The skin is constantly subjected to environmental insults (microbial, chemical and physical) that may trigger immune responses 20. It has been proposed that the presence of NLRP3 in the skin (keratinocytes and tissue resident dendritic cells) provides a first line of defence by enabling the rapid sensing of invading pathogens, thereby triggering an innate immune response via NLRP3 inflammasome activation 21, 22. Sensitising allergens that penetrate the skin surface induce a delayed type hypersensitivity reaction, called contact hypersensitivity (CHS) 23, 24. Evidence has been presented for the involvement of NOD-like receptors (NLR) as well as IL-1β,
IL-18 and caspase-1 in the mouse CHS
model 25, 26. Recent work has also suggested that IL-18 plays an important role by distinguishing the presence find more of contact allergens from irritants 27 (Table 1). The outcome of skin immune responses with respect to tolerance or immunity is dependent on skin NLRP3 inflammasome activation, and secreted IL-1β and IL-18 may regulate the quality of an allergen-specific Dabrafenib T-cell response in CHS 25. Furthermore, mice deficient in IL-1β have impaired CHS to trinitrochlorobenzone 28. These discoveries suggest that modulation of the NLRP3 inflammasome may offer a therapeutic strategy to modulate T-cell responses in patients suffering from allergic CHS. Excitingly, manipulation of the NLRP3 inflammasome may also offer a perspective to induce tolerance towards a given contact allergen. Type 2 diabetes (T2D) occurs when beta cells in the pancreas fail to produce sufficient insulin to overcome insulin resistance. Several lines of evidence support the role of IL-1β in the pathogenesis of T2D; expression of the IL-1Ra is reduced in the pancreatic islets of these patients, with IL-1β being produced in response to high glucose concentrations,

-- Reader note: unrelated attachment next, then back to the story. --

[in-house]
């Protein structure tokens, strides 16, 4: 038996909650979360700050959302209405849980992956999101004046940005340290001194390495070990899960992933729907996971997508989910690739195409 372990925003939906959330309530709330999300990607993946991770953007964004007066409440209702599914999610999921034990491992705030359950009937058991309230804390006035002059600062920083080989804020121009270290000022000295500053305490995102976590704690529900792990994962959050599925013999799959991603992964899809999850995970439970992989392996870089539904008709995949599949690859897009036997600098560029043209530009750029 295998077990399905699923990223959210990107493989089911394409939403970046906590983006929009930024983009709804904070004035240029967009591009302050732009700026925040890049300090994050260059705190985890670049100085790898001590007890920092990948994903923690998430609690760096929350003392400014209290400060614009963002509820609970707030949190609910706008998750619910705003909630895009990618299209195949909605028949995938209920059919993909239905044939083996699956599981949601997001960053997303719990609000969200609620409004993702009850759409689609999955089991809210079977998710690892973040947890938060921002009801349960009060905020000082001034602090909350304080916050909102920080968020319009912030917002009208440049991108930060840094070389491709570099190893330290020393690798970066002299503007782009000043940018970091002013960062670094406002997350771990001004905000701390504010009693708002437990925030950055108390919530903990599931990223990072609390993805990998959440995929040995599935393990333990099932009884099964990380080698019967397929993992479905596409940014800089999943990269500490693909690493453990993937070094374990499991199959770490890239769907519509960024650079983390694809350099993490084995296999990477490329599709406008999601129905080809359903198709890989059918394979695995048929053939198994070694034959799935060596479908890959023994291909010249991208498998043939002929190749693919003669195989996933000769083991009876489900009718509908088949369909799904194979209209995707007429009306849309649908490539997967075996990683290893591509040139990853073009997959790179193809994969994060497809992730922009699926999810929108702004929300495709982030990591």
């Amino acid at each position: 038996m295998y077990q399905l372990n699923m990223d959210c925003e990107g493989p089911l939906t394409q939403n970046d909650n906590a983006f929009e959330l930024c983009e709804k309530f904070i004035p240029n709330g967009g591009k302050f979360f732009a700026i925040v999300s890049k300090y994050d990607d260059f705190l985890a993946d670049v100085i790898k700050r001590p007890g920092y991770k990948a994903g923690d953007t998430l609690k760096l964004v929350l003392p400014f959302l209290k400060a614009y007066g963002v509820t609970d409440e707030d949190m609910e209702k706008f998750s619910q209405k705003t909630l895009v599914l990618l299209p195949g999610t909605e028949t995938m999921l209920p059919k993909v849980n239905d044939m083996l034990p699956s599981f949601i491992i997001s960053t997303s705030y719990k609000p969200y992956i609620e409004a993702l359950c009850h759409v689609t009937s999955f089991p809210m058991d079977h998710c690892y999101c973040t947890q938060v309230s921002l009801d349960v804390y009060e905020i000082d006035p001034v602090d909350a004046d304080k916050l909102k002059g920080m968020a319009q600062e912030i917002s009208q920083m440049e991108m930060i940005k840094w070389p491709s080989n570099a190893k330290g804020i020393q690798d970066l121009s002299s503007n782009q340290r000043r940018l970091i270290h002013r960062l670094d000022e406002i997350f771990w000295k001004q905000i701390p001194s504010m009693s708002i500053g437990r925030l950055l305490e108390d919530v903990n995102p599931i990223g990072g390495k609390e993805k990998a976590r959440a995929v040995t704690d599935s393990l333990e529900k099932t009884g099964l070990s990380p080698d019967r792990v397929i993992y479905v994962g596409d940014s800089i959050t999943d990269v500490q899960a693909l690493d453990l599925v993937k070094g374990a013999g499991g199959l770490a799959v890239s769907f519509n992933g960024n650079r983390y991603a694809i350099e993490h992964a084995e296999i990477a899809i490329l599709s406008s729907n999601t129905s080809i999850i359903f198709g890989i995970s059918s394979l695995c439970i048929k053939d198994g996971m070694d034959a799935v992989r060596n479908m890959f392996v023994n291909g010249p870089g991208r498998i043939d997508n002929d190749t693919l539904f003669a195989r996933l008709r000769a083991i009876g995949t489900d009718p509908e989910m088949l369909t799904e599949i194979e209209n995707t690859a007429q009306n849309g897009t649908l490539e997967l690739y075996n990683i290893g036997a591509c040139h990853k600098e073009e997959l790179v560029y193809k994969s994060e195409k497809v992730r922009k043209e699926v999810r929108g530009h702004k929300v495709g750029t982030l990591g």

leading to decreased cell proliferation and apoptosis 29. Larsen et al. have reported that anakinra treatment results in decreased glycated haemoglobin (HbA1c) levels and increased insulin production in T2D patients 30. An IL-1β antibody, Xoma 052, was shown to restore glycemic control in T2D patients else in a double-blind, placebo-controlled, dose-escalation study 31. In this regard, it is also relevant that glyburide, a sulphonylurea drug used to treat T2D, inhibits the NLRP3 inflammasome 32. T2D is a burgeoning global health problem and this advance in understanding the pathogenesis will offer novel therapeutic avenues in the future. Inflammation appears to provide a local environment in which many tumours flourish and IL-1β has a key role in this process 33. Inflammasome-mediated pathogen recognition 34 provides a potential, but as yet unproven, link between infection-induced inflammation and cancer.